Airstrikes Southeast Asia 1968 US Air Force; Vietnam War « Gun Camera » Footage

Support this channel: https://paypal.me/jeffquitney OR https://www.patreon.com/jeffquitney more at http://quickfound.net/ Narrated USAF gun camera footage from the Vietnam War. USAF Film Report FR-944 Originally a public domain film from the National Archives, slightly cropped to remove uneven edges, with the aspect…

Airstrikes Southeast Asia 1968 US Air Force; Vietnam War "Gun Camera" Footage

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Support this channel: https://paypal.me/jeffquitney OR https://www.patreon.com/jeffquitney

more at http://quickfound.net/

Narrated USAF gun camera footage from the Vietnam War.

USAF Film Report FR-944

Originally a public domain film from the National Archives, slightly cropped to remove uneven edges, with the aspect ratio corrected, and one-pass brightness-contrast-color correction & mild video noise reduction applied.
The soundtrack was also processed with volume normalization, noise reduction, clipping reduction, and/or equalization (the resulting sound, though not perfect, is far less noisy than the original).

https://media.defense.gov/2017/Mar/28/2001722967/-1/-1/0/02-ILL_HIST_CH03-CH04_(PAGES37-100).PDF

Chapter Ill.

The In-Country Air War 1965-1972

As 1965 opened, there was a desperate feeling among American officials in Washington and Saigon that something had to be done to raise South Vietnamese morale and reverse the depressing political and military situation. In early January, General Khanh agreed to continue supporting Premier Huong, but at month’s end he ousted Huong from office.

South Vietnam ‘s governmental turmoil did not end for another 6 months. During that period the military installed and removed a second civilian premier and, finally, ousted Khanh himself, who then went into exile. On 21 June, the Armed Forces Council installed Maj. Gen. Nguyen Van Thieu as the new chief of state and Air Marshal Ky as prime minister. While the South Vietnamese were still struggling to organize a viable government, the Viet Cong launched a series of destructive attacks on allied facilities.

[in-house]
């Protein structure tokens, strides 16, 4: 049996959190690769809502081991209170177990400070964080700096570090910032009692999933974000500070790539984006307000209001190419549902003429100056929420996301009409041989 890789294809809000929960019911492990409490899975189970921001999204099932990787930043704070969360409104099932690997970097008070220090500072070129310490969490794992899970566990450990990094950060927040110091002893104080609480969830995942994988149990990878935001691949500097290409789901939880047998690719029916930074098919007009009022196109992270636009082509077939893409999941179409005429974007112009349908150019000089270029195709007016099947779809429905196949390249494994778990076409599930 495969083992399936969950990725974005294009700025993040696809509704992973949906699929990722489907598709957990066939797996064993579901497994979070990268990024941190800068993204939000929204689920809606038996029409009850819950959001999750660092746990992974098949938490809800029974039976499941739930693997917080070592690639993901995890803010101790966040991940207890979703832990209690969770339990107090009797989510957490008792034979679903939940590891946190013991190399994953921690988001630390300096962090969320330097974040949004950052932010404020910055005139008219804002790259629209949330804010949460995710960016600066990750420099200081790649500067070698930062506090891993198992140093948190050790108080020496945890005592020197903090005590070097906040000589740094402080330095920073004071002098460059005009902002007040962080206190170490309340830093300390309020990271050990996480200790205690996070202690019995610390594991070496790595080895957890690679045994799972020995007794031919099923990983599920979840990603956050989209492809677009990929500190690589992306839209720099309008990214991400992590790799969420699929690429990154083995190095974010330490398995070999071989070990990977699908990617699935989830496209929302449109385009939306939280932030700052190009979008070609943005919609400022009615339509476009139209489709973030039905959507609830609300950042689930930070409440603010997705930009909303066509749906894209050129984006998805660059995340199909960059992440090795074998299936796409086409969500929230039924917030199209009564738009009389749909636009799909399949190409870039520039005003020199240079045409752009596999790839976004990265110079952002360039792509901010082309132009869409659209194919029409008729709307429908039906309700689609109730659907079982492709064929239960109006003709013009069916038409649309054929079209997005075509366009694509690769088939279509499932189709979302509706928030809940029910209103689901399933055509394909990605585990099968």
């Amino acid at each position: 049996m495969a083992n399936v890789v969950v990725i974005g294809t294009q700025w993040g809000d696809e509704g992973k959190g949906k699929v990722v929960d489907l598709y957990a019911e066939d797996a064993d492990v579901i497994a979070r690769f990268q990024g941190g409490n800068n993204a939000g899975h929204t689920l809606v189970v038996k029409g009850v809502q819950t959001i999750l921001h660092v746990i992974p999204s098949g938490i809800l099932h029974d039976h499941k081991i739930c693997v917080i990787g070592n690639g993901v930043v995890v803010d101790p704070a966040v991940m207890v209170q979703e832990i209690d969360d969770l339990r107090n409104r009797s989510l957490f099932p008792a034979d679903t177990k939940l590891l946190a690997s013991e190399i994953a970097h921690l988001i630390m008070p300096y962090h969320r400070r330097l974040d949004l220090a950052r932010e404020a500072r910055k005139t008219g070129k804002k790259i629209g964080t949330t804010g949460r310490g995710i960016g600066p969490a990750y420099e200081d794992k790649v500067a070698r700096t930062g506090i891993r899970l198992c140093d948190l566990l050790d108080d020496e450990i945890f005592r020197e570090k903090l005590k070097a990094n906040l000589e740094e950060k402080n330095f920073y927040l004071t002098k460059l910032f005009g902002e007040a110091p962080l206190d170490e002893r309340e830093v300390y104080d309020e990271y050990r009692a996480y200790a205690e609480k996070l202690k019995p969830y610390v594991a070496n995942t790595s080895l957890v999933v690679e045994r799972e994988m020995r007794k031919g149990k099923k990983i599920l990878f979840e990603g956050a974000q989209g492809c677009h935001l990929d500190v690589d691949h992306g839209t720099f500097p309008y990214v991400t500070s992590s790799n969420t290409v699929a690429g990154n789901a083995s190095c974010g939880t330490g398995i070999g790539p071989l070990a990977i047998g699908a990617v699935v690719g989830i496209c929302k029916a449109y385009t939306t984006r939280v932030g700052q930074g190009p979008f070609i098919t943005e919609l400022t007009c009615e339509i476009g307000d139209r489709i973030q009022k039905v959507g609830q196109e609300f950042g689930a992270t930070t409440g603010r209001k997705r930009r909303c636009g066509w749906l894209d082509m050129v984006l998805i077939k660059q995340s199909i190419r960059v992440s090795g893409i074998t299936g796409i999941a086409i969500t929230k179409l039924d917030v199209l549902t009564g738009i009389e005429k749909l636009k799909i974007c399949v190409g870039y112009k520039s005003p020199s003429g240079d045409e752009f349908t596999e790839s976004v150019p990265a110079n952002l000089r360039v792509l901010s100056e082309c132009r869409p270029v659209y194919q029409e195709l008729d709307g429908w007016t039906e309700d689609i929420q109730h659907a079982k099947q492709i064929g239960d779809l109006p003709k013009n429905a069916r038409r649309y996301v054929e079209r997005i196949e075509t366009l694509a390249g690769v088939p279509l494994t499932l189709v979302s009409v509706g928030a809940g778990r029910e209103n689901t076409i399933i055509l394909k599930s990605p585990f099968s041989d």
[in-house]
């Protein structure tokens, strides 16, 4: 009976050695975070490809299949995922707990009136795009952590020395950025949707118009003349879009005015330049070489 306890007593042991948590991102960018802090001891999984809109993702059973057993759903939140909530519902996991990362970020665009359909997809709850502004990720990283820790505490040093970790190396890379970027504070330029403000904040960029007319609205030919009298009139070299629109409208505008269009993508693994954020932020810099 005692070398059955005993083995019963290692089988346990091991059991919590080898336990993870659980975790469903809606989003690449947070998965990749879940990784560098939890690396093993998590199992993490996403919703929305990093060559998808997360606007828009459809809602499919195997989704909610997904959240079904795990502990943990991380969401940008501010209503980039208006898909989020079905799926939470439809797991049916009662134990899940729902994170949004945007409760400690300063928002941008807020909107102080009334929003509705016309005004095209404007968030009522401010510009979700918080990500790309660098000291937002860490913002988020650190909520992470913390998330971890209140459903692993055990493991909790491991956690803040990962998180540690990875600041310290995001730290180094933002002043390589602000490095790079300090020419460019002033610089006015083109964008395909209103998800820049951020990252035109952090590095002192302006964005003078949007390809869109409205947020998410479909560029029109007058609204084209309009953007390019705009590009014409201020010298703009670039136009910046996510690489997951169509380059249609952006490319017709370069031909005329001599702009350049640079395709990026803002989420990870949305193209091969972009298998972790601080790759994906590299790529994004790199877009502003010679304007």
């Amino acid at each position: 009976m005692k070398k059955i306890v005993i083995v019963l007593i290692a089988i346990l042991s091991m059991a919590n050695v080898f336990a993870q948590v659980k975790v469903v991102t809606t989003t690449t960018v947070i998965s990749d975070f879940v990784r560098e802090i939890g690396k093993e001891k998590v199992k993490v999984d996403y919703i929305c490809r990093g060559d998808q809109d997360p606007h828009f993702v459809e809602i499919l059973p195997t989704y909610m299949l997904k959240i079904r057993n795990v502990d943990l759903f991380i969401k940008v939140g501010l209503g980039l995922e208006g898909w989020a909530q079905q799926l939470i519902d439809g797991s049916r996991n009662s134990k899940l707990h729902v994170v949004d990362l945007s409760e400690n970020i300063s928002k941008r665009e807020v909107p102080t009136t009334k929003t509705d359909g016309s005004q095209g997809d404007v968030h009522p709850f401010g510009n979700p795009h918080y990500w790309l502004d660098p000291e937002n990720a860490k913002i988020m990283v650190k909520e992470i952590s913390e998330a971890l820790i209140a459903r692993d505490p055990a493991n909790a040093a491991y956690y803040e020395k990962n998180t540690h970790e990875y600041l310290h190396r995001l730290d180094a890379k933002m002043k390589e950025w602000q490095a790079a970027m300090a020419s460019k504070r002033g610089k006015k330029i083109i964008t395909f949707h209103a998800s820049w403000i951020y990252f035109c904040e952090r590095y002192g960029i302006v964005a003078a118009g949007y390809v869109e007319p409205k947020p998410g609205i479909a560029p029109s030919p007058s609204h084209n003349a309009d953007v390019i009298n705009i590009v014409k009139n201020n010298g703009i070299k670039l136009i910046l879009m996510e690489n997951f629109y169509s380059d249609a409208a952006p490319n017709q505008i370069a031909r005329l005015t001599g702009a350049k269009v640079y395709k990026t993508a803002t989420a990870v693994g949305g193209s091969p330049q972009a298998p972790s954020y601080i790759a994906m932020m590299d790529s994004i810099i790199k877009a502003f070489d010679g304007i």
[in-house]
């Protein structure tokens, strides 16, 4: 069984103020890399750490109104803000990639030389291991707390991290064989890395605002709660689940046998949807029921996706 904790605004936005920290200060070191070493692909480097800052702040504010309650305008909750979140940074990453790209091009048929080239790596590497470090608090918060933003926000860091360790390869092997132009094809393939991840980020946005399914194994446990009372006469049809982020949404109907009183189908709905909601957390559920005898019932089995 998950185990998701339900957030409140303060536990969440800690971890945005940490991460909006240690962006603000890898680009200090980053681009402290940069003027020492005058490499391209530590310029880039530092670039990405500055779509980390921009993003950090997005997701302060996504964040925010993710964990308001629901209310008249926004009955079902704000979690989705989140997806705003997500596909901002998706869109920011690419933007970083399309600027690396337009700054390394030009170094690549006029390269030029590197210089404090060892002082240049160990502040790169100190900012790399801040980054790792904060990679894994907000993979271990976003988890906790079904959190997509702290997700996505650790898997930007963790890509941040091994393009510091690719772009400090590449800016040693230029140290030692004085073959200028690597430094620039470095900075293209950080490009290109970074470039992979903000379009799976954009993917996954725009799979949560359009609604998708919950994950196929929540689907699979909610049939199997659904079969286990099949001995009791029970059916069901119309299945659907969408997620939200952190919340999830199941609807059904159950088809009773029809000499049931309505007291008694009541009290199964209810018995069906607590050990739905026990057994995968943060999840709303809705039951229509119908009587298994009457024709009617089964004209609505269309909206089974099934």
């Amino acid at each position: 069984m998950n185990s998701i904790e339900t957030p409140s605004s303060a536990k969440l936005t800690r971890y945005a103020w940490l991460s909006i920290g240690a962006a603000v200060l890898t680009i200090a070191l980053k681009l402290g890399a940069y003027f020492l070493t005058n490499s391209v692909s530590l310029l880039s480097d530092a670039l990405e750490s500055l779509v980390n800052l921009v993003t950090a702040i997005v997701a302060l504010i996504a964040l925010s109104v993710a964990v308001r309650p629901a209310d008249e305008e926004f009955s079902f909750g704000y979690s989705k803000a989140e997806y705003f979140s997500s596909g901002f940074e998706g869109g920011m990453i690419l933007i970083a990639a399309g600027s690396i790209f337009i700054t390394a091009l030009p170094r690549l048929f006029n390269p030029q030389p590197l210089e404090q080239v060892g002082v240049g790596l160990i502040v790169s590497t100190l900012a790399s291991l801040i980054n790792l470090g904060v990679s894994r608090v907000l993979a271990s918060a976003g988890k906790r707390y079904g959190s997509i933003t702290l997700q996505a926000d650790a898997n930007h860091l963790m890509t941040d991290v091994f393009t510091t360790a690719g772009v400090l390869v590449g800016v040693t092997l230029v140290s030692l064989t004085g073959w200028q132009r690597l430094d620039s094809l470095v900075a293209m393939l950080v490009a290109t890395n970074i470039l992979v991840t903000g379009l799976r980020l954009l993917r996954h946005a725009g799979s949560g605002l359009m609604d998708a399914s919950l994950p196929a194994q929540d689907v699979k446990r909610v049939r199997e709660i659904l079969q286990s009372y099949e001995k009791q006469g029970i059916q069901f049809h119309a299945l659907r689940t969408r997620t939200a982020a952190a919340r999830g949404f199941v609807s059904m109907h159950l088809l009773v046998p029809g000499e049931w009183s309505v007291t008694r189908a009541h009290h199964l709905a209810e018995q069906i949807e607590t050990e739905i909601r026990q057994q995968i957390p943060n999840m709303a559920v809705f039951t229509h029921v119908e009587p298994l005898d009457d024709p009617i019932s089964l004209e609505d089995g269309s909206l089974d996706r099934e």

Thus, in the early morning of 7 February 1965, enemy mortar and demolifion teams struck with 81-mm mortars against the U.S. advisory compound and airstrip at the ARVN II Corps headquarters in the Pleiku area, killing 8 Americans and wounding more than 100. Five U.S. helicopters were destroyed and other aircraft damaged. An hour later the Viet Cong attacked and set fire to aviation storage tanks at Tuy Hoa airfield. Fortunately, there were no casualties.

These events triggered a meeting in Washington of the National Security Council and President Johnson’s decision to order immediate retaliatory air raids against barracks and staging areas in the southern reaches of North Vietnam. That same afternoon, although the target areas were covered by clouds, 49 aircraft from naval carriers struck North Vietnamese Army barracks at Dong Hoi.

The USAF-VNAF portion of the retaliatory response was held up because of adverse weather. However, the next afternoon-accompanied by 20 F-100’s flying flak suppression sorties-28 VNAF A-1’s hit barracks at Chap Le. The President, emphasizing that these air strikes (Operation Flaming Dart) were reprisals for the earlier attacks, reiterated that the United States sought no wider war.

The enemy replied on 8 February when the Viet Cong struck Soc Trang airfield without inflicting casualties or damage. Two days later, however, they blew up a U.S. Army enlisted men’s barracks at Qui Nhon, killing 23 Americans, 7 Vietnamese, and wounding many others. The Allies responded immediately, launching Air Force, Navy, and VNAF planes against NVA barracks at Chanh Hoa and Vit Thu Lu…

On 8 March the 9th Marine Expeditionary Brigade landed at Da Nang to secure American installations there. On 5 May the Army’s 173d Airborne Brigade arrived at Bien Hoa to defend the military complex there. By the end of May 50,000 American troops were in South Vietnam, 10,000 of them Air Force, and more were to come. On 25 July the President, deciding that an even larger force commitment was necessary to save South Vietnam, authorized an additional troop buildup to 125,000 men.

As the American ground forces increased , so did U.S. air power. In February 1965, the Strategic Air Command deployed two B-52 squadrons to Andersen Air Force Base, Guam, for possible use over South Vietnam. In April the Air Force activated four 0-1 squadrons in South Vietnam. The first U.S. Marine F-4B’s arrived at Da Nang on 12 April and immediately began flying close air support missions. A number of Air Force tactical fighter and bomber squadrons also deployed to Vietnam on temporary duty assignments, which were later made permanent. In October 1965 the first of five F-100 squadrons moved to Bien Hoa and Da Nang. They were followed in November by F-4C Phantoms of the 12th Tactical Fighter Wing, which were based at Cam Ranh Bay, and experimental AC-47 gunships at Tan Son Nhut. By year’s end, the Air Force had more than 500 aircraft and 21 ,000 men at eight major bases in South Vietnam…

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